Chronicles of FeiXingQi and Mahjong
By Joey Li
A tale of an immigrant’s adjustment to New York City and the impacts of childhood and cultural board games.
In the remnants of the villages that once dotted the empty fields of Guangdong, houses and traditions are passed down generations, emphasizing the importance of family. Ironically, I was raised apart from my mother and sister in the tight-knit village of Taishan. As my mom labored in the city, my time was often spent playing Fei Xing Qi, a board game where the objective is to be the first to get your planes to the home base. Though there was no sense of satisfaction in victory, I’d play in solitude for what felt like hours, excited by the prospect that somehow, something would change.
At six years old, I found myself playing Fei Xing Qi in real life, flying to the center of the board: New York City. The skyscrapers and cramped buildings were a stark contrast to the shabby, handmade homes in my village. The flashing billboards of Times Square and the petrifying roar of the Toys “R” Us dinosaur intimidated me, yet amidst the chaos, I became intimate with the haunting familiarity of loneliness.
In 2009, I joined a classroom with students who were all learning English as a second language on the Lower East Side. On the first day, I could not read sentences about yellow school buses or count past 20. My self-consciousness became a muzzle: If I did not speak, I wouldn’t have to be embarrassed with my inability to express myself.
In my silence, I found comfort in reading. Alongside Nancy Drew and Amelia Bedelia, I mastered structural linguistics and pragmatics, quickly finding my place in the Gifted and Talented class. Eventually, the commotion of New York City simmered to a low hum.
As the sole breadwinner in my family, my mother didn’t always live in America. She would return to China annually for months at a time to earn money to ease the transition between moving to the United States from China. My grandparents became my caregivers, but it was evident that their age began to catch up with them. Though seemingly trivial, I missed the folded laundry, my mother’s cooking, and a clean floor. Every night was a battle as I worked to complete my pile of homework and chores before the clock reached midnight. I found myself living in a perpetual state of motion, struggling to find time for myself.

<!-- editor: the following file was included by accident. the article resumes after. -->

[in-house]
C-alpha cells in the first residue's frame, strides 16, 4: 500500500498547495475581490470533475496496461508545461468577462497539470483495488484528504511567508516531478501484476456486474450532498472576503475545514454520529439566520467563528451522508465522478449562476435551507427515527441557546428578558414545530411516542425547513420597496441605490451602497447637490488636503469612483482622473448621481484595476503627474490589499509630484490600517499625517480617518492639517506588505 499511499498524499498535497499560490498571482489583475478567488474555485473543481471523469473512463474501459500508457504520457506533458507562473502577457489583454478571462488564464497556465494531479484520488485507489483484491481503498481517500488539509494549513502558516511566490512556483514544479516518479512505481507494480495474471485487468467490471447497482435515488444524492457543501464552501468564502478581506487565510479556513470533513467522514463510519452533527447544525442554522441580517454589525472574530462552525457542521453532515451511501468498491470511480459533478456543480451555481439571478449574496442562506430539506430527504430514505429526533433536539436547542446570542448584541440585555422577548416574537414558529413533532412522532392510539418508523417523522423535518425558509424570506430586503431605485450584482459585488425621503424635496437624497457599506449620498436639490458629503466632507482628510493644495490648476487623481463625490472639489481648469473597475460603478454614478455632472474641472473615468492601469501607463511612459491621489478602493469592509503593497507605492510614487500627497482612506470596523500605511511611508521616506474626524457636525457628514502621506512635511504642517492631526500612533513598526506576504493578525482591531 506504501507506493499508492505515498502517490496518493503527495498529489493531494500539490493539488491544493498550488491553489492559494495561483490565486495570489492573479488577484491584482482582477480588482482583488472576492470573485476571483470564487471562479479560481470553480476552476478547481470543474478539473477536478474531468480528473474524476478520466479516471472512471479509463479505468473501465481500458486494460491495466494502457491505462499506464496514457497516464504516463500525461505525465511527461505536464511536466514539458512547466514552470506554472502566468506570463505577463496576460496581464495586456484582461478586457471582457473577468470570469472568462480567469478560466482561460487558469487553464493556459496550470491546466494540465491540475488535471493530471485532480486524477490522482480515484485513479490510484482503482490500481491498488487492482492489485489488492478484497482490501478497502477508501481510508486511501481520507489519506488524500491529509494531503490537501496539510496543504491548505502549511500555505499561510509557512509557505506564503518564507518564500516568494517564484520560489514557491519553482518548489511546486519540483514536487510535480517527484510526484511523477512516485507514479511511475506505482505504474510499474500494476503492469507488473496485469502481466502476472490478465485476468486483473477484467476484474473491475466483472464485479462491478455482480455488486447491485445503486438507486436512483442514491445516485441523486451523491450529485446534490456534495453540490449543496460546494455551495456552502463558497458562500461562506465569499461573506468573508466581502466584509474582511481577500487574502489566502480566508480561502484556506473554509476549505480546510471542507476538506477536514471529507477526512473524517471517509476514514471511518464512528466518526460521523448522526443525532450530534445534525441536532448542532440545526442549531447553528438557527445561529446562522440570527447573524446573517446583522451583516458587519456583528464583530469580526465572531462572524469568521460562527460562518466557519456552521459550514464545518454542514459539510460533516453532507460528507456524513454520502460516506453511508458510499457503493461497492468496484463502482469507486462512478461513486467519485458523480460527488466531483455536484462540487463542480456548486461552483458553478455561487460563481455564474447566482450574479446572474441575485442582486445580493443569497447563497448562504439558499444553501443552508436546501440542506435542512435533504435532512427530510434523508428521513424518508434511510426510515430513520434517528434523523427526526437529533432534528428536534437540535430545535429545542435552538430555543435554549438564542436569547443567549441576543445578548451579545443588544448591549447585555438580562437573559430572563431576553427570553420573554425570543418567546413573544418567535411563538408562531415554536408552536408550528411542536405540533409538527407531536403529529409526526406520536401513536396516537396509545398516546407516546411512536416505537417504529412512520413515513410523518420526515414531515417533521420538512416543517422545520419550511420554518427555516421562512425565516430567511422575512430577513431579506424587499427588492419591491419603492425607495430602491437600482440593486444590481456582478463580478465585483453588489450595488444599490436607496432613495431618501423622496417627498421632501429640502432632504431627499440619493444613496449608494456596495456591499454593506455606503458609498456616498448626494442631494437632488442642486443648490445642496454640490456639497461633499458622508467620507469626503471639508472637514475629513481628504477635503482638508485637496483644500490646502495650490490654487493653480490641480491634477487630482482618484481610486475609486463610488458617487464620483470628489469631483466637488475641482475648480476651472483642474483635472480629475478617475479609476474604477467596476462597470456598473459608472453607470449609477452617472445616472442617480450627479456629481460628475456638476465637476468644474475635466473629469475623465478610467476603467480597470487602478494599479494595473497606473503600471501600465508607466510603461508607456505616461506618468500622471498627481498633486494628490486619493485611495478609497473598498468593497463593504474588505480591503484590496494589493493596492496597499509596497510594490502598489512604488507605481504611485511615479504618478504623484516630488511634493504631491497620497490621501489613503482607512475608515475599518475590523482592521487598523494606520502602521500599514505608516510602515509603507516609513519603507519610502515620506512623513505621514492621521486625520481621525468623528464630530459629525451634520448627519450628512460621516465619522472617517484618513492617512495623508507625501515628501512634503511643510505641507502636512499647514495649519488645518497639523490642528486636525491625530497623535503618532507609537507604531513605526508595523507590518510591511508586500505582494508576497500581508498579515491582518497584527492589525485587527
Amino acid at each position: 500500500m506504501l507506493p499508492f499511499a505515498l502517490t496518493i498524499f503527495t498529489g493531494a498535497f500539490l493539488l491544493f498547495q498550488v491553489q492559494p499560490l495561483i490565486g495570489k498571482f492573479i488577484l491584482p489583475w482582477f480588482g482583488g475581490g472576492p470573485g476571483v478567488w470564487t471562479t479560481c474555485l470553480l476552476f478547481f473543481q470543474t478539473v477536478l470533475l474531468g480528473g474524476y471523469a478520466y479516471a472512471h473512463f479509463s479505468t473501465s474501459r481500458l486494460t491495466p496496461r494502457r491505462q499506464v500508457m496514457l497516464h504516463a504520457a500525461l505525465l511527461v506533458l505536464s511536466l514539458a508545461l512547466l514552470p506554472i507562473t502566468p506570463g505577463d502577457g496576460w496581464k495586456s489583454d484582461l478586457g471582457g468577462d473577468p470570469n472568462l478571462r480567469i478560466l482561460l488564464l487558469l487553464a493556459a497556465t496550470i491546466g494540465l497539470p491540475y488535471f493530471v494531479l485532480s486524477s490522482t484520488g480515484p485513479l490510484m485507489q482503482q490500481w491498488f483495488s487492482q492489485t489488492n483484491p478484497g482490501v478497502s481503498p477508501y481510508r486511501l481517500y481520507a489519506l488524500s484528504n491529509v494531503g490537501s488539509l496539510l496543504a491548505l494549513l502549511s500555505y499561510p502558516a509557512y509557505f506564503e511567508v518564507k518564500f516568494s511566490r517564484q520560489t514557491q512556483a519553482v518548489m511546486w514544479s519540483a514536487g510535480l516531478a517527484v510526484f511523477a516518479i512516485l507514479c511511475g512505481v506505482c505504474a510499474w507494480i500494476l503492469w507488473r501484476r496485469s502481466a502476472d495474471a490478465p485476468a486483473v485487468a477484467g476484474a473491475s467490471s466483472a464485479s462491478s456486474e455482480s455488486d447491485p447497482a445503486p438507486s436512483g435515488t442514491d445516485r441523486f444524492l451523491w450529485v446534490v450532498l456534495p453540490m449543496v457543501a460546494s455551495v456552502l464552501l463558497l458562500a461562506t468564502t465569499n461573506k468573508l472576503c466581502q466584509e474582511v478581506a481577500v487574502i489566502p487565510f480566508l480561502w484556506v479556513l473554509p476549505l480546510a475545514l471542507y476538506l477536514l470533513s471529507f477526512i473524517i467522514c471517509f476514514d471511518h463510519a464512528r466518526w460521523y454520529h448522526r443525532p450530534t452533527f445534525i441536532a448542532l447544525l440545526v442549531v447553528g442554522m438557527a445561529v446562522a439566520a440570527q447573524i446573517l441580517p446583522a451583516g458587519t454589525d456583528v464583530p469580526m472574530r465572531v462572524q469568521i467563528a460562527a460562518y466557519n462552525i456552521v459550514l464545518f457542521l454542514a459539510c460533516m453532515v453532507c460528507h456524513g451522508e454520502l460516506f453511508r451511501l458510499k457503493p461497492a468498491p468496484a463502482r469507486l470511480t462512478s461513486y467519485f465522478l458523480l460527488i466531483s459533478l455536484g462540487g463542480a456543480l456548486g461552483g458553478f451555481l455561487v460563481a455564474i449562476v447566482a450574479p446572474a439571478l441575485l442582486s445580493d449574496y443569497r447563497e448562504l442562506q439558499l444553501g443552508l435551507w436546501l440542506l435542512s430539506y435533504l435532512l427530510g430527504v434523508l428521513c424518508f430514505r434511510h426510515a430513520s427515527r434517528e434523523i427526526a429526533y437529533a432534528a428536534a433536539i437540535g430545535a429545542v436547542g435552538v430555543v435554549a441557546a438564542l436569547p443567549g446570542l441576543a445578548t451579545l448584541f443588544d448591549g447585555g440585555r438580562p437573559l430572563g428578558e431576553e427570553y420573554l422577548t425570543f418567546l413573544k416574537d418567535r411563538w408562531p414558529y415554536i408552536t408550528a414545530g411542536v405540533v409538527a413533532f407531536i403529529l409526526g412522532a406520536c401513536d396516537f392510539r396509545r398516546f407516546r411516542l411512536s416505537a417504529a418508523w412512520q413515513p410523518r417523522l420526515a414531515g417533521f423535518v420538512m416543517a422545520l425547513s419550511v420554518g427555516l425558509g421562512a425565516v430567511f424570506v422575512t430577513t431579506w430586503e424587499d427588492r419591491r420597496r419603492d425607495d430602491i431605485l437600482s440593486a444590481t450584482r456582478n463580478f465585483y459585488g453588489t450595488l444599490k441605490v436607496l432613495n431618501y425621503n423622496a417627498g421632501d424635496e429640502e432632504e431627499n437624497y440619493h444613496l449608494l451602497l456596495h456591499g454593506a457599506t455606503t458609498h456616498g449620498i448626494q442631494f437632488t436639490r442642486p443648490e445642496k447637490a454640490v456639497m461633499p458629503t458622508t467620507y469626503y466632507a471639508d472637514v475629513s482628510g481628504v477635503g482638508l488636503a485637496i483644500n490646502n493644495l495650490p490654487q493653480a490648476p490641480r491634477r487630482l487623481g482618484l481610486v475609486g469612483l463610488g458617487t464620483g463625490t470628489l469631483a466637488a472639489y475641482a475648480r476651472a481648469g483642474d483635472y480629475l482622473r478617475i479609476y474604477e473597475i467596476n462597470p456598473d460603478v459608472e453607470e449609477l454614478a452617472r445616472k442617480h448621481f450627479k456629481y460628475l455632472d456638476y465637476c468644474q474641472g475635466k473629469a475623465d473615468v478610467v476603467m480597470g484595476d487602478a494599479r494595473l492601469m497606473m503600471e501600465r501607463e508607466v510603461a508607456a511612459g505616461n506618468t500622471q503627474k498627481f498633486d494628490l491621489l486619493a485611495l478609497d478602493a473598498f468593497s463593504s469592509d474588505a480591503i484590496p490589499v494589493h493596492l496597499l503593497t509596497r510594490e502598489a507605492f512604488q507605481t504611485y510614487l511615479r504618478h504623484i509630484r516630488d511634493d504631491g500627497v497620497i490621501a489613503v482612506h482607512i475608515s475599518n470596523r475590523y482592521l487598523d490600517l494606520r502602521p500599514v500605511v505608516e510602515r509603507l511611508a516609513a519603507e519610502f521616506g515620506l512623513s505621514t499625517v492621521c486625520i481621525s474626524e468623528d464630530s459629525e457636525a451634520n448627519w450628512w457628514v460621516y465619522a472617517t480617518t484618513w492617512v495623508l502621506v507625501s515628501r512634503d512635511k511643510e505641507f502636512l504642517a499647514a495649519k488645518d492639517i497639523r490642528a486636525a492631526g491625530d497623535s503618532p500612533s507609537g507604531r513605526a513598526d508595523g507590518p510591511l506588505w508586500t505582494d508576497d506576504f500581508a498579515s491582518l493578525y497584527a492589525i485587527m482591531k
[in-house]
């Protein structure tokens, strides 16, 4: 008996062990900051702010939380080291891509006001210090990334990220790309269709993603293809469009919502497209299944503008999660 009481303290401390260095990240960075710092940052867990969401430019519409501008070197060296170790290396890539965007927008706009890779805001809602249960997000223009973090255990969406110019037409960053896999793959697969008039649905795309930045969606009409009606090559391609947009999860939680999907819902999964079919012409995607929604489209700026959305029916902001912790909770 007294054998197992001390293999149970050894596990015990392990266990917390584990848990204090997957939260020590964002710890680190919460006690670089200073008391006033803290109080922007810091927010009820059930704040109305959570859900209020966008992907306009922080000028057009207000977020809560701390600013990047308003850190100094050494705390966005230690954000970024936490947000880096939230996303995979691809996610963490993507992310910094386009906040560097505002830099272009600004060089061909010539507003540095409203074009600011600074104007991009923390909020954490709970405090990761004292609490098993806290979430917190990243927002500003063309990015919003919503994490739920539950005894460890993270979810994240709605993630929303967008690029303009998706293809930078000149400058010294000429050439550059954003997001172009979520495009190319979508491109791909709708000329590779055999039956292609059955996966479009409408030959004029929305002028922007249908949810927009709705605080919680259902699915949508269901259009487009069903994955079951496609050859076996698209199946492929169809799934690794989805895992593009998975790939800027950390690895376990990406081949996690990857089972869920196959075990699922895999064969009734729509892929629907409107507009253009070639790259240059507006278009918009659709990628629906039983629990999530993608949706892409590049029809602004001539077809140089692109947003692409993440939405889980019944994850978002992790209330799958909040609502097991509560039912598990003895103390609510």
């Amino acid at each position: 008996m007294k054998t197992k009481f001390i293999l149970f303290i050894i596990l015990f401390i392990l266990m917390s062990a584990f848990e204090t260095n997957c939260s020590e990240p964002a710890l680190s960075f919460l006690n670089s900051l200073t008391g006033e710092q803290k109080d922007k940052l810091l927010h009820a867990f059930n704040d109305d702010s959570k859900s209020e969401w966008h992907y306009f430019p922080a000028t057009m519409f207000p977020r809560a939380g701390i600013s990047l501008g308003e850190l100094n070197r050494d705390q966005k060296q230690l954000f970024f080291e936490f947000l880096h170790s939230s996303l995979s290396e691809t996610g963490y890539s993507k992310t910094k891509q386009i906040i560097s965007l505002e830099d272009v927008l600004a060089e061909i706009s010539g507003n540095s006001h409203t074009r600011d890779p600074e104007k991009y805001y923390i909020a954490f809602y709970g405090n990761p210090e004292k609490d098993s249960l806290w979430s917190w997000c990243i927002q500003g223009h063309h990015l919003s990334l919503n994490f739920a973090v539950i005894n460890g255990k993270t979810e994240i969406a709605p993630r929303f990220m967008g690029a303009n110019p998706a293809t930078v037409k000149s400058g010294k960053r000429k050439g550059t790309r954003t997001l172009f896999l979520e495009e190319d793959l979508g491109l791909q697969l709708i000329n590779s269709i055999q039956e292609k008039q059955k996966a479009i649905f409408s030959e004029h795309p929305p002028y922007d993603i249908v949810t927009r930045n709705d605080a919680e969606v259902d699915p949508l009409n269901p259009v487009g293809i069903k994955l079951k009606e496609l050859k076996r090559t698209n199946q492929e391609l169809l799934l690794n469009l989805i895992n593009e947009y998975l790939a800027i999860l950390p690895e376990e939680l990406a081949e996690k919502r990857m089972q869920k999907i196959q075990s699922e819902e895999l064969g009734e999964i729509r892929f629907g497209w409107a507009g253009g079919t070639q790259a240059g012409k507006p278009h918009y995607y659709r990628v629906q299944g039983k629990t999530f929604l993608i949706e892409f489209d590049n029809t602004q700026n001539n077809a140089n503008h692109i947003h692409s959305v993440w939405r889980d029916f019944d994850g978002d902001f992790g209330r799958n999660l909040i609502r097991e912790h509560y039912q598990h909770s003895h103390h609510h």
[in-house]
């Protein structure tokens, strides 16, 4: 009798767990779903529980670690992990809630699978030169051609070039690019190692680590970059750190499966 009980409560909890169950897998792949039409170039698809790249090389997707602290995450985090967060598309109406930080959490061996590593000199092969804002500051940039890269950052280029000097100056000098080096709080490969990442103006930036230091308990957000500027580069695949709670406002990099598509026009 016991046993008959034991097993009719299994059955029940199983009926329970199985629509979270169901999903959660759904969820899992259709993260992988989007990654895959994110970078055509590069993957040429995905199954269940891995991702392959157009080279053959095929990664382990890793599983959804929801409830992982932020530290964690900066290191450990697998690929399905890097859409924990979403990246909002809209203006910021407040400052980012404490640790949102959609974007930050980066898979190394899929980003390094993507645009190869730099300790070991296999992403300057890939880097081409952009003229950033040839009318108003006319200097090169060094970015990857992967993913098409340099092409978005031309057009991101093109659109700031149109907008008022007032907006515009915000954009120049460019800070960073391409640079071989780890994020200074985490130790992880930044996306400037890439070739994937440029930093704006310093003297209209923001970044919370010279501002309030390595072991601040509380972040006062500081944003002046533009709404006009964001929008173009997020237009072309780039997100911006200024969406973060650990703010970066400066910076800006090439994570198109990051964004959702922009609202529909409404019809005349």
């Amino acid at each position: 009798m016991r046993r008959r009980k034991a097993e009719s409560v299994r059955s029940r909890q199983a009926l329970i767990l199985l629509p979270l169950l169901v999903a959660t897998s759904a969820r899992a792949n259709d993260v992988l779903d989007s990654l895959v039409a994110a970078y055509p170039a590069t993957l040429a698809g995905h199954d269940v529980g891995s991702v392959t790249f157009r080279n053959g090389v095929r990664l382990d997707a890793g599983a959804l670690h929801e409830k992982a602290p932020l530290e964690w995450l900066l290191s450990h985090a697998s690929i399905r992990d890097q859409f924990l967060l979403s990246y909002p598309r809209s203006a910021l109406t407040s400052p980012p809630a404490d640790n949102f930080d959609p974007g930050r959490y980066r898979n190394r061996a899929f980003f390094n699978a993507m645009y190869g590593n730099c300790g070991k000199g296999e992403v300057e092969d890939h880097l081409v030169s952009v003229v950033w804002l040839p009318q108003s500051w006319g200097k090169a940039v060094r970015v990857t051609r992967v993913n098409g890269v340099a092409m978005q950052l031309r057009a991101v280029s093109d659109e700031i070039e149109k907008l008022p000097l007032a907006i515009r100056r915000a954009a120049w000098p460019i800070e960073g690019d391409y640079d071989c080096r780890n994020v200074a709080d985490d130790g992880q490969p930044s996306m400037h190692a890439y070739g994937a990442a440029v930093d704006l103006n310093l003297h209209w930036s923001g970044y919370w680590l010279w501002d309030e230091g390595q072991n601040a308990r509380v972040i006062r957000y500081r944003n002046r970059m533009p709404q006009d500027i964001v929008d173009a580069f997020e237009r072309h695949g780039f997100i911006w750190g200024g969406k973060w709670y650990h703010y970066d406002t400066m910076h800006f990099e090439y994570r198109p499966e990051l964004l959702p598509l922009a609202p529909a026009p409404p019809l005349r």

In time, I honed my survival skills, learning how to cook, clean and care for myself. At home, I adopted a new game, Mahjong, to combat my grandfather’s dementia. When we sat down to play, my aging grandfather became unrecognizable: nimble, calculated and menacing. After countless hours of playing, I started to adopt his methods—especially how he memorized tiles and anticipated my moves. Now, my grandfather boasts of his granddaughter’s killer Mahjong skills. Initially, I played to counteract the mental toll of the COVID-19 pandemic, but the game allowed me to integrate with my family and culture, providing me consolation and support.
Starting high school, I was intimidated by the competitive environment and intellectual capabilities of my peers. Excelling academically was no longer an exception, but the norm, leaving me obsessed with my grades. Over freshman year, I realized my idea of academic success had evolved beyond numerical results, and I became infatuated with education. Whether I was learning about Machiavelli, solving derivatives in Calculus, or conjugating Spanish verbs, the process of learning made me feel content. Every morning, on the musty, graffiti-ridden seats of the New York subway, I would crack open the spine of a book and the promise of endless encapsulated knowledge empowered me, transporting me for 90 minutes out of the dreary train and into scenes of Oblomov. Nothing compared with the unbridled joy of the pursuit of knowledge, except maybe its fulfillment.
I grew up believing that there was no greater companion or Fei Xing Qi partner than solitude. Solitude birthed a brilliant, young girl, but it also nearly destroyed her. The pain of loneliness and grief is unchangeable and incessant, but the people present in my life have helped me grow around it.
When I betrayed loneliness to play Mahjong, the difference was stark: the mere presence of others was heartwarming. My solitude is no longer suffering, but undeniable resilience and independence fostered through my experiences.
I started writing this piece around the summer. After attending a Pen Your Personal Statement workshop, I developed new insight and skills into crafting my personal statement for colleges. I personally went with more of an anecdotal writing style, conveying traits of determination and adaptation through my stories. When I finished writing this piece, I went through several drafts of editing with the help of peers and my mentor. A lot of sections were omitted, words were cut down to fit the limit, and several anecdotes were swapped out. After rounds and rounds of feedback and tailoring the essay to fit the word limit, I was satisfied with the final draft as I felt it best attributed to my identity and showcased my academic talents.
Joey Li was born in Guangdong, China and immigrated to the United States when she was three. She likes to read and draw. Her favorite books are "The Picture of Dorian Gray" and "Their Eyes Were Watching God." Her biggest goal for this year is to get into college. She also wants to work on article writing for her high school newspaper. A quirky fact about her is that she likes to hug her knees when she sits.